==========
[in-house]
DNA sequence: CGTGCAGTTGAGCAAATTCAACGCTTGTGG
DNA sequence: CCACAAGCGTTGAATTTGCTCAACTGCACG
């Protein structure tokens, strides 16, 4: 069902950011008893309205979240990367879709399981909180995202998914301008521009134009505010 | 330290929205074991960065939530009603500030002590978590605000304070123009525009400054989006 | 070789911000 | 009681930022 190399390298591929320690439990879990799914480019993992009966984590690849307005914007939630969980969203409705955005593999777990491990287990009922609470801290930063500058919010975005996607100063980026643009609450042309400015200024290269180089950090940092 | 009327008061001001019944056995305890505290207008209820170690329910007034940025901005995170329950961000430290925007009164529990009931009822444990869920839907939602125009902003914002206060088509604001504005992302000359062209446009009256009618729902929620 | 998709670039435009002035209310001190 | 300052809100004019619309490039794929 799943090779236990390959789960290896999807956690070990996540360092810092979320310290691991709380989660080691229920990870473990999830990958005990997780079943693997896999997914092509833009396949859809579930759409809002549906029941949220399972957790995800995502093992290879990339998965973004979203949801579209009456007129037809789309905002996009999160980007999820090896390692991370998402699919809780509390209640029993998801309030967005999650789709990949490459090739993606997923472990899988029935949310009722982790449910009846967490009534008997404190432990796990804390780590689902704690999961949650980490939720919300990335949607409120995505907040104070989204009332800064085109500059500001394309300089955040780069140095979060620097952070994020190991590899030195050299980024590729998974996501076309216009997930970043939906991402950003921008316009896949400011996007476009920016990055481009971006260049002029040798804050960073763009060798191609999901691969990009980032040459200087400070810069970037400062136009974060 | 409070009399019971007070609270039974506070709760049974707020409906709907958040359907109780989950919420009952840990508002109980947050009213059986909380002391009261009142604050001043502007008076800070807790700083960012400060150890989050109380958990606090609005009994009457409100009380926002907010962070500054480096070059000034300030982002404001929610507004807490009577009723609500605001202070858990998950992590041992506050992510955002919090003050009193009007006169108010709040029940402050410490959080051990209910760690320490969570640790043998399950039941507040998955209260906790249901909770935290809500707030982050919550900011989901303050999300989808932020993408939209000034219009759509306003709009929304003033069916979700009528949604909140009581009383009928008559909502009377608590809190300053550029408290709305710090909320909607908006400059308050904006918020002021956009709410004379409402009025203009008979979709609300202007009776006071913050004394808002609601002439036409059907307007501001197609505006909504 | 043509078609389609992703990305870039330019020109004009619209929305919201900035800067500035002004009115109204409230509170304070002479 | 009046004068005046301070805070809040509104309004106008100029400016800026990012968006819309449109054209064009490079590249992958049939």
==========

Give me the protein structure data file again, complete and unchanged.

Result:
[in-house]
DNA sequence: CGTGCAGTTGAGCAAATTCAACGCTTGTGG
DNA sequence: CCACAAGCGTTGAATTTGCTCAACTGCACG
């Protein structure tokens, strides 16, 4: 069902950011008893309205979240990367879709399981909180995202998914301008521009134009505010 | 330290929205074991960065939530009603500030002590978590605000304070123009525009400054989006 | 070789911000 | 009681930022 190399390298591929320690439990879990799914480019993992009966984590690849307005914007939630969980969203409705955005593999777990491990287990009922609470801290930063500058919010975005996607100063980026643009609450042309400015200024290269180089950090940092 | 009327008061001001019944056995305890505290207008209820170690329910007034940025901005995170329950961000430290925007009164529990009931009822444990869920839907939602125009902003914002206060088509604001504005992302000359062209446009009256009618729902929620 | 998709670039435009002035209310001190 | 300052809100004019619309490039794929 799943090779236990390959789960290896999807956690070990996540360092810092979320310290691991709380989660080691229920990870473990999830990958005990997780079943693997896999997914092509833009396949859809579930759409809002549906029941949220399972957790995800995502093992290879990339998965973004979203949801579209009456007129037809789309905002996009999160980007999820090896390692991370998402699919809780509390209640029993998801309030967005999650789709990949490459090739993606997923472990899988029935949310009722982790449910009846967490009534008997404190432990796990804390780590689902704690999961949650980490939720919300990335949607409120995505907040104070989204009332800064085109500059500001394309300089955040780069140095979060620097952070994020190991590899030195050299980024590729998974996501076309216009997930970043939906991402950003921008316009896949400011996007476009920016990055481009971006260049002029040798804050960073763009060798191609999901691969990009980032040459200087400070810069970037400062136009974060 | 409070009399019971007070609270039974506070709760049974707020409906709907958040359907109780989950919420009952840990508002109980947050009213059986909380002391009261009142604050001043502007008076800070807790700083960012400060150890989050109380958990606090609005009994009457409100009380926002907010962070500054480096070059000034300030982002404001929610507004807490009577009723609500605001202070858990998950992590041992506050992510955002919090003050009193009007006169108010709040029940402050410490959080051990209910760690320490969570640790043998399950039941507040998955209260906790249901909770935290809500707030982050919550900011989901303050999300989808932020993408939209000034219009759509306003709009929304003033069916979700009528949604909140009581009383009928008559909502009377608590809190300053550029408290709305710090909320909607908006400059308050904006918020002021956009709410004379409402009025203009008979979709609300202007009776006071913050004394808002609601002439036409059907307007501001197609505006909504 | 043509078609389609992703990305870039330019020109004009619209929305919201900035800067500035002004009115109204409230509170304070002479 | 009046004068005046301070805070809040509104309004106008100029400016800026990012968006819309449109054209064009490079590249992958049939």